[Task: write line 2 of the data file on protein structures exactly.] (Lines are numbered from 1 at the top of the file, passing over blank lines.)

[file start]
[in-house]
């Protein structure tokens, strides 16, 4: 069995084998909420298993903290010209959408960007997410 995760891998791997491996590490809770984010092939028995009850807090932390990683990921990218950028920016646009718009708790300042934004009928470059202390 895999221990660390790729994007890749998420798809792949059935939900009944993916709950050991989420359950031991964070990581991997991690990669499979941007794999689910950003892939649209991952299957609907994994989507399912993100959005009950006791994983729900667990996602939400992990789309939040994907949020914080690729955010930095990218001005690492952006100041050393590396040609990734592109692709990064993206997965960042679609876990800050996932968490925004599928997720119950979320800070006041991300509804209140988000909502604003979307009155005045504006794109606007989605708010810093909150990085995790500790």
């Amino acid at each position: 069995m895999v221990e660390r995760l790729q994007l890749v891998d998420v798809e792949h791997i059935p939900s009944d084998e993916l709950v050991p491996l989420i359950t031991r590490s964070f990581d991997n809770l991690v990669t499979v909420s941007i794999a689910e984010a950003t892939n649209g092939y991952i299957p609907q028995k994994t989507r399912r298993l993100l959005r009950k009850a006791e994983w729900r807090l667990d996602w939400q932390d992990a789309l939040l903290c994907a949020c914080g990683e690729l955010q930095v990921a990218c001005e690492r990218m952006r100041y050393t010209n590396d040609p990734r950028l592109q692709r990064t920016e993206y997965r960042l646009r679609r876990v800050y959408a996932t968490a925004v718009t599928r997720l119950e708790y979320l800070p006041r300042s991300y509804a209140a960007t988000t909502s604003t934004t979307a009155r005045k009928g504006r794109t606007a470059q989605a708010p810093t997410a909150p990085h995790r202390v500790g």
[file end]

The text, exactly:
């Protein structure tokens, strides 16, 4: 069995084998909420298993903290010209959408960007997410 995760891998791997491996590490809770984010092939028995009850807090932390990683990921990218950028920016646009718009708790300042934004009928470059202390 895999221990660390790729994007890749998420798809792949059935939900009944993916709950050991989420359950031991964070990581991997991690990669499979941007794999689910950003892939649209991952299957609907994994989507399912993100959005009950006791994983729900667990996602939400992990789309939040994907949020914080690729955010930095990218001005690492952006100041050393590396040609990734592109692709990064993206997965960042679609876990800050996932968490925004599928997720119950979320800070006041991300509804209140988000909502604003979307009155005045504006794109606007989605708010810093909150990085995790500790």